We have an extra day of February this year. That means an extra recipe this year! Actually, we have two extras because I met the most wonderful culinary mystery writers at Left Coast Crime last week. This post is up later today than usual because I shifted gears. More on Ellie Alexander and her recipe later.
I take personal responsibility for boosting egg sales this month. Not just because of the many, many dozens I have gone through, but you, Loyal Reader, have also bought more eggs than you might have normally.
To celebrate the end of this month and this year’s cycle of recipes in February, I have two wonderful and easy recipes, both desserts, to present to you. The first is the easiest brownie recipe you will EVER make. It’s egg-heavy so it’s very light (odd how that works, eh?). This brownie kinda melts in your mouth.
|Spicy Nutella Nut Brownies|
Spicy Nutella Nut Brownies (serves 9)
4 eggs, room temperature
1 cup Nutella, warmed
1 tablespoon cinnamon
¼ cup nuts (small or rough chopped)
Heat the oven to 350 degrees.
Spray an 8x8” pan heavily with non-stick cooking spray.
Beat eggs with your mixer for 7 or more minutes. The eggs will be foamy and tripled in size. Don’t beat longer than 10 minutes.
Warm the Nutella in the microwave for 30 seconds. If not thinned out, heat in 15 second increments until you have a heavy syrupy texture.
Slowly add the Nutella to the egg mixture. Mix with the mixer until no egg is visible. Add in cinnamon and stir to blend in.
Pour the brownie batter into the baking dish. Sprinkle the nuts on top.
Bake for 30-35 minutes. To check doneness, the sides will be pulling away from the pan and a toothpick will be mostly clean when inserted in the middle.
Let cool. Slice into 9 pieces and collect the compliments.
DH’s Rating: 5 Tongues Up “This is really tasty. So you just come home from a conference and make a dessert!”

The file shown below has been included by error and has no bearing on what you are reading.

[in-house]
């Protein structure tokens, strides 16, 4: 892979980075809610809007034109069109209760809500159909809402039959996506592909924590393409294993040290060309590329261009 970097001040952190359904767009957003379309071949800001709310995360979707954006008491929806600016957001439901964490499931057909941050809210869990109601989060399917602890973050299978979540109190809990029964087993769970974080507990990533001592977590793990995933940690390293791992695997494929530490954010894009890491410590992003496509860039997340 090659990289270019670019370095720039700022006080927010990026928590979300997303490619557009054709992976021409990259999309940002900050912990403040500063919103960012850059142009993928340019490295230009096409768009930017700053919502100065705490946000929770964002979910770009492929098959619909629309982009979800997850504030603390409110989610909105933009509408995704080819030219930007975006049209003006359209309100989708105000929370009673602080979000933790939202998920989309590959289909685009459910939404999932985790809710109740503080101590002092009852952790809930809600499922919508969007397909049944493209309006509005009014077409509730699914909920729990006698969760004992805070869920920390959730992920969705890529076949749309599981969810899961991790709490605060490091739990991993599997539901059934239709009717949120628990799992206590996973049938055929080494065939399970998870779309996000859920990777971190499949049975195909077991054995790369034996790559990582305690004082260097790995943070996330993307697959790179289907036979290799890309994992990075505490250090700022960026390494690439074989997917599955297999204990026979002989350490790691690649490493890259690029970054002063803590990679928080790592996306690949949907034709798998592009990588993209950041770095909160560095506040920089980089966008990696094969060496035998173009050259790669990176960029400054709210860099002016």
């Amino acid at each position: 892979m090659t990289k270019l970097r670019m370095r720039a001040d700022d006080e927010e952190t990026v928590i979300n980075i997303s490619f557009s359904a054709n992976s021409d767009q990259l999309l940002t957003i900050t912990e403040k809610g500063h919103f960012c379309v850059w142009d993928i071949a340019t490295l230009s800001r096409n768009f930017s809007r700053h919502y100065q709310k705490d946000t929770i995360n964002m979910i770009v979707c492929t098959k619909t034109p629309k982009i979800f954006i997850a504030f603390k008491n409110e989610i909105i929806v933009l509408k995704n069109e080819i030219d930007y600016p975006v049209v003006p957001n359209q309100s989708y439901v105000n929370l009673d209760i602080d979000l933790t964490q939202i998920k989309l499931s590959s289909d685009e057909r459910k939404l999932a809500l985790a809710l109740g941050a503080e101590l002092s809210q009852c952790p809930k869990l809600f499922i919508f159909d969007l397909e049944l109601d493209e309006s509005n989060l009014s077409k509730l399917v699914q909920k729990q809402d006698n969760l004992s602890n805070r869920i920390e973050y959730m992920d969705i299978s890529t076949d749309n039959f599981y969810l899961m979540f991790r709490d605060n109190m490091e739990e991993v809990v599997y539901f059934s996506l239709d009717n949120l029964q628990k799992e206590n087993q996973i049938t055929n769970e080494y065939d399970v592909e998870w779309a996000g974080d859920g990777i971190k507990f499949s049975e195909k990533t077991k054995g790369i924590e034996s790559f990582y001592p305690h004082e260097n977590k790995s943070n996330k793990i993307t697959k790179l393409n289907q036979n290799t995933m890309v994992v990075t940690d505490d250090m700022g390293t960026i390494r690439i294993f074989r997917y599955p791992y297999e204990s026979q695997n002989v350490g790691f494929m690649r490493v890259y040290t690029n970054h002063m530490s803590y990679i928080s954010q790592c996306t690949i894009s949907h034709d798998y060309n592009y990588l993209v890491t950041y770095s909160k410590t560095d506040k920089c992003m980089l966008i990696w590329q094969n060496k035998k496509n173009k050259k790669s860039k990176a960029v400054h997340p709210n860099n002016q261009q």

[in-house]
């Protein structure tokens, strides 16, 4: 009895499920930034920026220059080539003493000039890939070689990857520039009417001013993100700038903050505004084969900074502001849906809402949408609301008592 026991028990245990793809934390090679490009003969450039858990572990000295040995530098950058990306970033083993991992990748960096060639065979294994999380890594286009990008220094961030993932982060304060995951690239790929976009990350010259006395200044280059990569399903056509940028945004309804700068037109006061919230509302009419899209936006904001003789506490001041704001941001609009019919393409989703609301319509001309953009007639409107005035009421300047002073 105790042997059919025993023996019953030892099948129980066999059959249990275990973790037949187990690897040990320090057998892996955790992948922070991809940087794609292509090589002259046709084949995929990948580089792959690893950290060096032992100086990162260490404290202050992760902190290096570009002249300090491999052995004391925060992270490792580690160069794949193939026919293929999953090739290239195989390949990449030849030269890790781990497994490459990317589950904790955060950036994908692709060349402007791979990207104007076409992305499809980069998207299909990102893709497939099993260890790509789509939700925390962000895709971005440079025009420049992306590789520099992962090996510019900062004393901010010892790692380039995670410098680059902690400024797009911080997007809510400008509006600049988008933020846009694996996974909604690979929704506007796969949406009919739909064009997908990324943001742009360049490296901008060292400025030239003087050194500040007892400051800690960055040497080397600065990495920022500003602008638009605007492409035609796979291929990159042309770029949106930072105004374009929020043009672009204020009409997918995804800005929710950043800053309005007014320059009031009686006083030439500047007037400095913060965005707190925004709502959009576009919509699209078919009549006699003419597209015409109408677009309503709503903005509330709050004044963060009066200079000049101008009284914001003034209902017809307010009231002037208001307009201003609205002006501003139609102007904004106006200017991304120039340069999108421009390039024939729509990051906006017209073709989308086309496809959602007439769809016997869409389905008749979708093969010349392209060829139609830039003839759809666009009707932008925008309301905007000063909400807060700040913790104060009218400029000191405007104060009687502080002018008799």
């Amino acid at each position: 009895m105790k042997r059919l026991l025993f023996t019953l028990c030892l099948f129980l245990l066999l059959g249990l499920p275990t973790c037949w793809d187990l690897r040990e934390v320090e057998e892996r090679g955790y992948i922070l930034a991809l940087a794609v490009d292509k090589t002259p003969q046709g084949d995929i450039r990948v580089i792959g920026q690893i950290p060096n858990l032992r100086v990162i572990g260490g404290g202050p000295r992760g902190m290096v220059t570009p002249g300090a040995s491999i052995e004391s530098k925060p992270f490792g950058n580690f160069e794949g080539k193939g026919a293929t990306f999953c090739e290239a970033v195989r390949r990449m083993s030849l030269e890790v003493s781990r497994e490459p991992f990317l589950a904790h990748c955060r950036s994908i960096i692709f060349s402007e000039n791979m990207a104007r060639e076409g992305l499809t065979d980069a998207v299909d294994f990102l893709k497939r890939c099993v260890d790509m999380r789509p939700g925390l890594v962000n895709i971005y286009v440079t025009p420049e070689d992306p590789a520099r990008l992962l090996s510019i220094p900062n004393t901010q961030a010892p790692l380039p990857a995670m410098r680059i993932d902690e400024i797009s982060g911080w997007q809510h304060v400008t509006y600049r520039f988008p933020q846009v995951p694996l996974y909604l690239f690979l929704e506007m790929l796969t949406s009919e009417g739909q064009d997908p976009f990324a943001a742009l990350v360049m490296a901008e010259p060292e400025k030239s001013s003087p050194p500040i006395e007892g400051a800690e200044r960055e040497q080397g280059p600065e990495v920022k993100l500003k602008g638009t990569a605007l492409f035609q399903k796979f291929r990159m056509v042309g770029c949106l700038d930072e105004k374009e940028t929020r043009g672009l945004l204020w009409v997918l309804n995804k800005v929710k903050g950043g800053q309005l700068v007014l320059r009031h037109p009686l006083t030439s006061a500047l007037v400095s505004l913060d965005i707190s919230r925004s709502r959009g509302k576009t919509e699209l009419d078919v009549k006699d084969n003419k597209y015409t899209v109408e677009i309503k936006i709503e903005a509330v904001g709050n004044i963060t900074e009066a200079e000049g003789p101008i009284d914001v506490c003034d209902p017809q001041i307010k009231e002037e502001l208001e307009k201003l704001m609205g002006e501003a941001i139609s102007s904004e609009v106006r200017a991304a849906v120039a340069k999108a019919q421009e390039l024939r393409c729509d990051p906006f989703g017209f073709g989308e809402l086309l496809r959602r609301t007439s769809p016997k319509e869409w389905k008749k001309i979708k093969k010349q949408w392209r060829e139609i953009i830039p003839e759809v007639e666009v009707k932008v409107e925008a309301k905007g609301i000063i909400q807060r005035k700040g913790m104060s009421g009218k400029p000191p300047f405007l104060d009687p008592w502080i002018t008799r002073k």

The second recipe is directly tied to said conference. I had the pleasure of serving on a panel with four extraordinary culinary mystery writers at Left Coast Crime this past weekend. There are many yummy recipes or food descriptions in all their books, but given my current egg-obsession, Ellie Alexander’s “Natillas” recipe caught my attention. I am printing this exactly as Ellie lists it in Meet the Baker, a book you should read if you like culinary mysteries as I do.
I will be sharing more information here in upcoming posts about some of my learning at Left Coast Crime. But here is a delectable vanilla pudding, just as written in the book, that would be a luscious and easy-to-do recipe to serve your pickiest guests. You might even tuck some into some of those cream puff shells you have left.
3 cups whole milk
1 cup of granulated sugar
¼ cup cornstarch
1 whole vanilla bean
1whole cinnamon stick
1 teaspoon Mexican vanilla extract
Freshly grated nutmeg and ground cinnamon
Pour milk into a saucepan and place the cinnamon stick in the pan, heat on low, stirring occasionally. Separate eggs. Save whites in bowl for later. Whisk egg yolks with sugar and add cornstarch. Remove the cinnamon stick from the warm milk. Add the egg mixture to the warm milk and heat until it boils and thickens, stirring frequently. Slice vanilla bean, add seeds to the mixture, and add the teaspoon of Mexican vanilla. Remove from heat. In a large bowl beat egg whites until stiff and fluffy. Fold these into the mixture. Chill in parfait glasses. Garnish with fresh nutmeg and ground cinnamon.
*Carlos places a day-old biscuit in the bottom of his parfait glass before filling it with the pudding. The biscuit will absorb moisture as the custard chills. He calls this Spanish trifle.”
NOTE: In the interest of full disclosure, I have to say that I didn’t have Mexican vanilla. I only use vanilla bean paste instead of the more liquid extract. I don’t think that changed either the texture or taste.
This is a very eggy-tasting pudding, so it is quite different than people expect. And the vanilla and cinnamon layers of flavor really enrich the dish.
DH’s Rating: 5 Tongues Up “This is good! It’s lighter than I thought it would be.” I am calling his reaction “the meringue effect”. We’ve done a lot of recipes using meringue this month. Meringue really lightens up a dish.